Industry expert: Sports report

Jon Davies, managing director of Levy UK and Ireland, updates us on a busy time for the sports and leisure sector...

As caterers rebuild following the pandemic, they must not ignore the fundamental ethical principles around planetary health, environmental welfare and sustainability that have driven – and will continue to drive – their operational success. Nowhere was this message clearer than at the United Nations Climate Change Conference, COP26, at the SEC Centre in Glasgow this past month.

Following the numerous discussions surrounding sustainability conducted at the conference, it is evident that paving the way for planet-friendly choices will continue to set the agenda moving forward. The conference’s food strategy, which we devised and implemented through SEC Food, a partnership with Glasgow SEC, set a clear example as to how to promote sustainability while also providing a diverse and delicious menu.

Sales of vegetarian and plant-based dishes took centre stage, accounting for 60% of retail sales from a total of over 125,000 menu items sold during COP26. This was largely achieved by serving local produce, with 80% of the food being from Scotland and a further 15% from within the UK.

The majority of suppliers were based within 100 miles of Glasgow, allowing for partnerships with quality brands such as Edinburgh’s Mara Seaweed, Stoats and Barra Berries, all which helped us deliver a low-carbon menu. In order to help attendees understand the menu’s carbon footprint and make an informed choice, Levy partnered with Norwegian start-up and environmental consultants Klimato, to calculate and share the carbon footprint of each dish via an eco-label.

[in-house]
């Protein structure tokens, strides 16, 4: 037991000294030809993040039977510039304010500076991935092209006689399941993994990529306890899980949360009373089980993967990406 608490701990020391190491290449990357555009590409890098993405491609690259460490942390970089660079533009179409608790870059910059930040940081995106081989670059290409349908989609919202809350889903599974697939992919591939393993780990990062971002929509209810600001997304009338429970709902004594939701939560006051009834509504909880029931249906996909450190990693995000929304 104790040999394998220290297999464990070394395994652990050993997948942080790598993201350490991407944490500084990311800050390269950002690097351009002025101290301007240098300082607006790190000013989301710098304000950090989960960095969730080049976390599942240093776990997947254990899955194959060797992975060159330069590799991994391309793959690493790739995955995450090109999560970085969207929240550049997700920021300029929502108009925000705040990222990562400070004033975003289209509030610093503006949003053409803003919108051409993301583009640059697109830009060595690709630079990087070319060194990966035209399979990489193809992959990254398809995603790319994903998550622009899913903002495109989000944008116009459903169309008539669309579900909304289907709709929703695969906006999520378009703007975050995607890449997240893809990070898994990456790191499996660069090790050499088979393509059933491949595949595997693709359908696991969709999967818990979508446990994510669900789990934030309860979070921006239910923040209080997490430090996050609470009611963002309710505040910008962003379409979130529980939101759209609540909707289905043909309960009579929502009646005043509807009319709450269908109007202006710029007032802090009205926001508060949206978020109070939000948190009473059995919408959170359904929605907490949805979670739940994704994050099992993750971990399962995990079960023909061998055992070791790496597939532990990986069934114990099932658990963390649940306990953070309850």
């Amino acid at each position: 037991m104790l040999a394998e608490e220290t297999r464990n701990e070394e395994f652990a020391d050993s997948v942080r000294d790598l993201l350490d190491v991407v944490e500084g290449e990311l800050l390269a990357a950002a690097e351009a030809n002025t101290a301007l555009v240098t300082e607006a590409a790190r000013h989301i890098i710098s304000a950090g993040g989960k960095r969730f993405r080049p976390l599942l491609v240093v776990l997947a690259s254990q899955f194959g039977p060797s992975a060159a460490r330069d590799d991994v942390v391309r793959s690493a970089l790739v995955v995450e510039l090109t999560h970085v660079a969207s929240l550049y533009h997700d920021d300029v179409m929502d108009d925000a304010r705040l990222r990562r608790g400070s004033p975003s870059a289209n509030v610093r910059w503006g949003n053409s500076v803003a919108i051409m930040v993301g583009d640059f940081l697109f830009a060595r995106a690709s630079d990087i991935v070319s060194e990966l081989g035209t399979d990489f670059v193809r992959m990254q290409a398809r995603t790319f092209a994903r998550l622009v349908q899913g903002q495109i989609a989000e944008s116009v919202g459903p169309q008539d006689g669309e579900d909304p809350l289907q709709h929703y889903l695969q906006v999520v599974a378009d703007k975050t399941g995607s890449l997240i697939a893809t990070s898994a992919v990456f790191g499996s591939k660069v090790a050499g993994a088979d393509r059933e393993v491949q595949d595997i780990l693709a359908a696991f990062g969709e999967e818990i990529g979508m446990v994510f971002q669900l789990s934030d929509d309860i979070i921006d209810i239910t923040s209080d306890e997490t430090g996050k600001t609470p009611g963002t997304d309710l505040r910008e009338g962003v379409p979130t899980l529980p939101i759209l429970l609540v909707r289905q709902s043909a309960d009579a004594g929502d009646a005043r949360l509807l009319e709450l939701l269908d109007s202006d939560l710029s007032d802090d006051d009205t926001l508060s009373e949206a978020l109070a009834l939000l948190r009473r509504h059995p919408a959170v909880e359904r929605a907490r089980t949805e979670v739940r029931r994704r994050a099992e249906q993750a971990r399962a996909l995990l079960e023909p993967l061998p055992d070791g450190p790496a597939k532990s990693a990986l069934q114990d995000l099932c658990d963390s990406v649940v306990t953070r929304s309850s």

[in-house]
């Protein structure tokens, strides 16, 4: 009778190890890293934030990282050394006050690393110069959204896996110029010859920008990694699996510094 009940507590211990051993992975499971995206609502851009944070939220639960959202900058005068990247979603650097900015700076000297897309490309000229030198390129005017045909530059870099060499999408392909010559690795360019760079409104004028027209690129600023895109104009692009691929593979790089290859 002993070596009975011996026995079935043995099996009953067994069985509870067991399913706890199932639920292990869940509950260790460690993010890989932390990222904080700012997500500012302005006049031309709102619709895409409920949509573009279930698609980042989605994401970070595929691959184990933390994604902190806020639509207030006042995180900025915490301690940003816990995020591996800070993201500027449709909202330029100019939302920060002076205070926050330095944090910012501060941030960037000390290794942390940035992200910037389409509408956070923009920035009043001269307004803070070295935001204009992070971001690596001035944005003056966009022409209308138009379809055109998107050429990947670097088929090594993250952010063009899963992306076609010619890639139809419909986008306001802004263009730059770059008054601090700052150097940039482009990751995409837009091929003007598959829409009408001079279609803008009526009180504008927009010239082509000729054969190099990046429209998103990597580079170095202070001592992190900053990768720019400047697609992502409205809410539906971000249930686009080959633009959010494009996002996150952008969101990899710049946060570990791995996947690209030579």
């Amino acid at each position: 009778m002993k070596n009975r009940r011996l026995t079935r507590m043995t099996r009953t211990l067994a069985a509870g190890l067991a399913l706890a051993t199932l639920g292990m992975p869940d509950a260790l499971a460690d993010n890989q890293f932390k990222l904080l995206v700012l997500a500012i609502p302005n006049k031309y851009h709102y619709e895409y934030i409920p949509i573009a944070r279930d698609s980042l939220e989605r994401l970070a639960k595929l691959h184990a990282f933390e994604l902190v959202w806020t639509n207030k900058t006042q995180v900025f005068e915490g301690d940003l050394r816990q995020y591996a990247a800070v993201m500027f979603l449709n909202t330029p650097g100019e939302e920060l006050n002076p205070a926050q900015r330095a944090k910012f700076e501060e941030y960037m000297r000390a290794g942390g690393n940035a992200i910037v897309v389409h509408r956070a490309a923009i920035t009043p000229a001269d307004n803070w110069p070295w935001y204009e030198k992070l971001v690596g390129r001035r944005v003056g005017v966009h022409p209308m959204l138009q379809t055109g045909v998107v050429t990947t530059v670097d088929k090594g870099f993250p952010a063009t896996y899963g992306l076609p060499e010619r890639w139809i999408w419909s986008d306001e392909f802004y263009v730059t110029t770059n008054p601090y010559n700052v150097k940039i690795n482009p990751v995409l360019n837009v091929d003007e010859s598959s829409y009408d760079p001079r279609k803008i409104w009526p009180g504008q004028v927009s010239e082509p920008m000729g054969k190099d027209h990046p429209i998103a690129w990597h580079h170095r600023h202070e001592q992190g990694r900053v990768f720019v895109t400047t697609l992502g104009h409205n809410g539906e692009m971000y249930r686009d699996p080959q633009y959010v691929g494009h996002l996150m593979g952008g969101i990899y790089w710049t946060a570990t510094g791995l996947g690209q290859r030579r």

As we all take steps to protect our planet, our sustainable food strategy and plant-forward approach, exemplified at COP26, will shape menus of the future. The conference, and the impact it has had on the national conversation around sustainable food, will be used as a catalyst for change to drive our Levy Climate promise to be Net Zero by 2027.

While, of course, Covid-19 has brought significant challenges to the hospitality industry, it has also provided us with an opportunity to take another look at how we can lead by example, drive new initiatives in the delivery of our services, and to be the change we want to see in the broader hospitality industry. We need to recognise our role in promoting more sustainable food choices to guests. We have a responsibility to do more for the planet, but with the industry now rebuilding post-Covid, there is a real danger that venues will abandon their sustainability goals in favour of profits, when they should in fact be recommitting to them.

As the industry’s market leader, Levy will continue to champion a range of issues. These will include consolidating menus around a greater proportion of local produce and plant-forward meals, reducing food waste, and trying to drive up food safety and welfare standards using the power of our supply chain.

As a food business, our intent is clear: we must lead the way in doing more to reduce our carbon impact. The food industry must take a longer-term view of where it would like to be – for the sake of our guests and our planet, now and in the future.

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